By Kevin Sieff
NAIROBI — The United States is threatening to apply visa sanctions on Eritrea, one of the world’s most repressive countries, as leverage to force Eritrean authorities to accept its citizens who could be deported from America.
“Our goal is to get countries to agree to accept the return of their nationals,” David Lapan, a Department of Homeland Security (DHS) spokesman, toldreporters Wednesday.
Lapan said DHS had asked the State Department to implement the sanctions on four countries, but declined to identify them. The Washington Times quoted unidentified sources as saying they included Eritrea.
It remains unclear whether the sanctions would be imposed or how many possible Eritreans could be at risk of deportation. The State Department declined to comment about whether it was concerned that Eritrean deportees would be jailed or tortured upon return.
Earlier, the State Department said in a statement that it had not yet implemented the visa sanctions.
“We follow a standard process to implement a visa suspension as expeditiously as possible in the manner the Secretary determines most appropriate under the circumstances to achieve the desired goal,” the statement said.
But the new U.S. moves — if implemented — appear to ignore what would likely happen to Eritrean deportees once they are forced to return.
The country — on the Red Sea between Ethiopia and Sudan — has a long track record of jailing and torturing people who attempted to flee the country. Last year, the United Nations reported on the regime’s use of “indefinite national service, arbitrary detention, torture enforced disappearances.”
Ironically, even the State Department last year said that the Eritrean government “tortured and beat … persons attempting to flee the country without travel documents.”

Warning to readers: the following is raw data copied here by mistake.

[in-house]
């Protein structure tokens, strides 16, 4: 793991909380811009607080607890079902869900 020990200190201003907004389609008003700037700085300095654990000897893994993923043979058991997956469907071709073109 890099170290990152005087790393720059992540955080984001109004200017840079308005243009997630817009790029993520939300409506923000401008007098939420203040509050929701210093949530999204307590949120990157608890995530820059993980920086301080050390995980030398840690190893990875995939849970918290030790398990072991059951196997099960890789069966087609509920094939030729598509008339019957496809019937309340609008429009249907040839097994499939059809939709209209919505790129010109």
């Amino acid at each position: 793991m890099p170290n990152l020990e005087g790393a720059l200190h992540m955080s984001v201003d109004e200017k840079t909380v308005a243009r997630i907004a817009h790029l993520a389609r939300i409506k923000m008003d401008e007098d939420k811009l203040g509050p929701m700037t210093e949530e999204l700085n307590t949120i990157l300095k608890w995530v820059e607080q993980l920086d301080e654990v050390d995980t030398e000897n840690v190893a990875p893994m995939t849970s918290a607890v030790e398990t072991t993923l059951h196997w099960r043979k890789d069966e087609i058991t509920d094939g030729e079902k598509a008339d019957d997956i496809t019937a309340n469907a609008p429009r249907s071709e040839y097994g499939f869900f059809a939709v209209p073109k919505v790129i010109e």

Now, the United States appears eager to send Eritreans back to those very conditions.
Many of those fleeing Eritrea are trying to avoid a lifetime of military service, which the United Nations and human rights groups say amounts to modern-day slavery. Some analysts call the country the “North Korea of Africa.”
Because of the government’s litany of abuses, Eritrea produces a disproportionate number of migrants fleeing across the Mediterranean to Europe. Between 2014 and 2016, more than 95,000 Eritreans arrived in Italy by boat, according to the International Organization for Migration. For years, the United States has resettled Eritreans stranded in Ethiopian refugee camps.
During his 2016 campaign, Donald Trump railed against countries that were refusing “to take their people back after they’ve been ordered to leave the United States,” as he said in an August 2016 speech.
Eritreans are rarely deported from Western countries, but some have recently been sent home from Sudan and Egypt. Meron Estefanos, a Swedish-Eritrean radio journalist and human rights activist, followed their cases through their families in Eritrea.
“They all ended up in prison,” Estafanos said in an interview.
It remains unclear which Eritreans would be deported from the United States — whether it would be those accused of crimes or those whose only transgression was entering the country illegally.
As of now, the State Department considers 12 countries to be “recalcitrant” in re-admitting its citizens when they are deported from the United States: China, Cuba, Vietnam, Laos, Iran, Cambodia, Burma, Morocco, Hong Kong, South Sudan, Guinea and Eritrea.
The United States is considering additional sanctions for Cambodia, Eritrea, Guinea and Sierra Leone, according the Washington Times, a rare step in trying to increase deportations. Those so-called “visa sanctions” would amount to restrictions on the legal travel to the United States of nationals — including government officials — from those countries.
In the Wednesday news conference, Lapan said immigration authorities have recently released a number of undocumented immigrants from detention because their native countries had not provided travel documents.